The Women's Journal

An Attorney’s View Of The Best & The Worst

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By Susan D’Alonzo Ament, Esquire

I have noticed there seem to be more automobile accidents in the summer months. Perhaps that is because people are driving around enjoying the nice weather, and people tend to stay inside during inclement weather. Why are there so many careless drivers on the roads? Why do people who are injured in automobile accidents wait so long to retain an attorney? According to the last issued Delaware State Police Traffic Statistical Report, in 2016, 21,256 traffic collisions were investigated by Delaware State Police alone, resulting in 120 fatalities.  

An attorney always prefers to be involved earlier in a case rather than later. That gives the attorney the ability to control the direction a case takes, and to ensure all aspects of a case are under control. I have found injured victims don’t understand insurance coverages or the litigation process, and may be afraid to ask important questions. 

Nobody wants to be in an accident. The most important thing a person can do before an accident occurs is to check their insurance coverage. Too often, clients say to me, “Oh I have full coverage.” What does that mean? You can have “full coverage” under the law, which is minimum $15,000 per person for medical bills and lost wages, known as Personal Injury Protection Coverage (PIP). If a person is seriously injured or dies as a result of an accident, $15,000 is insufficient coverage.

PIP coverage is required to be carried on every Delaware registered motor vehicle. Delaware law requires that, at a minimum, each car carry $15,000 per person/$30,000 per accident coverage. Higher limits are available. I recommend you purchase the highest amount of PIP coverage you can afford. It is typically not very expensive, and can provide some peace of mind knowing there is sufficient coverage for your medical bills and wage loss.  

I ask prospective clients to bring their automobile insurance policy to our first meeting. So I can review it carefully and give them suggestions. The initial interview meeting is usually an educational meeting. Injured victims come to the attorney with concerns about their car damage, their medical bills, how will they get paid for their wages, etc. I explain what negligence is under the law: failure to use reasonable care which results in injury to another. Regardless of the extent of your injuries, you do not have a case unless you can prove, by a preponderance of the evidence, that the other driver was negligent.

It is very difficult when an attorney has to explain to a client that they don’t have sufficient insurance coverage given the extent of their injuries and losses. Or, they don’t have a case because it cannot be proven that the other driver was negligent under the law.

When I am able to accept a new client and their case, I like to get to know the client. A serious accident impacts each client differently. The only way to effectively prove to an insurance company or a jury the impact an accident and resulting injuries had on a client’s life is to really know the client. For example, I represented a client who traveled around the country competing in marathons. After being struck by a vehicle, he was robbed of that hobby for the rest of his life. I represented another gentleman who had a part-time job as a model. His accident left him with a large facial scar. He had a significant loss of income, as he could no longer perform his part-time job. The injuries to one young mother from an accident left her unable to carry and care for her infant. Accidents and injuries affect everyone differently. I think it is critical to get to know each client well, and understand all aspects of their lives, so no claim is left out of a case presented, and to see that a client is fairly compensated for all of their losses.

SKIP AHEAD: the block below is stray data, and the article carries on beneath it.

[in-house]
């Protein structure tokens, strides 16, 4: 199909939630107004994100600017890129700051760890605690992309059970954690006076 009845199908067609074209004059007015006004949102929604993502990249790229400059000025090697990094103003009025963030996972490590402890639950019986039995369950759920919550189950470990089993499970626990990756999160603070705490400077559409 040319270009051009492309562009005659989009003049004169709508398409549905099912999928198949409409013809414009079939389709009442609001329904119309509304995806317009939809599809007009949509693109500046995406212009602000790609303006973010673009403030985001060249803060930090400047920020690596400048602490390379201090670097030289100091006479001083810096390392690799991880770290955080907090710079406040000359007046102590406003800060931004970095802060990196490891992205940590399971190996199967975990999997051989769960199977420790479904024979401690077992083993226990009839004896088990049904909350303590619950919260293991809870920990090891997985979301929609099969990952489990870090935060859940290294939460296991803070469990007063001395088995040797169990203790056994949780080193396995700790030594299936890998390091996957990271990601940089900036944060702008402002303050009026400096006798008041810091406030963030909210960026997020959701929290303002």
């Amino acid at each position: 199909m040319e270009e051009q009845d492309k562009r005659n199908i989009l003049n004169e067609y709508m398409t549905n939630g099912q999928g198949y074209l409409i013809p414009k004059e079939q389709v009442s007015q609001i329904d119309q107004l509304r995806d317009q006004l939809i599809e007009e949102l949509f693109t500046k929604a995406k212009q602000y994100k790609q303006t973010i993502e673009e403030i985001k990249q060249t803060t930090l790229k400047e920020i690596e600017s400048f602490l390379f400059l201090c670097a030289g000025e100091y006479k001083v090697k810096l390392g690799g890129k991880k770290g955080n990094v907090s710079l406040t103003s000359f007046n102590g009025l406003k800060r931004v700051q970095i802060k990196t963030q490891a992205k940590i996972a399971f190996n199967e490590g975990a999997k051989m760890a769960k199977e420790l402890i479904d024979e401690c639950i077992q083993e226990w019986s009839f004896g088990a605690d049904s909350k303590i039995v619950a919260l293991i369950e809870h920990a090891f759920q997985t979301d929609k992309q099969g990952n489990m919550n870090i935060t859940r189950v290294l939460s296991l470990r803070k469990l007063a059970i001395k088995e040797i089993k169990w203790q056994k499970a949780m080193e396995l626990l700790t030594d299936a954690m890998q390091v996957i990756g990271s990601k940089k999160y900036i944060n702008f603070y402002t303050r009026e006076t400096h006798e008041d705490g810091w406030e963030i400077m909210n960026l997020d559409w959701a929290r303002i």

For me, the most difficult and worst part of the job I do is seeing a child who is hurt in an automobile accident. Often times, a child will have difficulty expressing everything they feel and are going through following an accident. I have seen children suffer bullying in school because of injuries or scars they may be left with following an accident. It can take a child much longer to recover from accident-related injuries because they do not have the coping skills that adults have. I pride myself on being a good listener, but representing an injured child can really tug at your heart. 

Conversely, the best part of the job is knowing I have helped my client, adult or child, through one of the most traumatic challenges of their life. Being the presence in their lives to guide them through the insurance maze, being available to answer their questions and educate them on the best avenues legally available in their case is rewarding. It’s that hug at the end of the case that lets you know you were able to make a positive change in someone’s life . . . that lets you know you chose the right occupation.

susan_ament_morris_james_am11_sqSusan D’Alonzo Ament is a partner with Morris James LLP and has practiced for 33 years representing personal injury victims. Over the years, Mrs. Ament has found that some women don’t understand the crucial need to have adequate automobile insurance coverage in the event of a serious accident. Susan Ament educates women on these needs every day in her practice and in seminars that she presents throughout the year.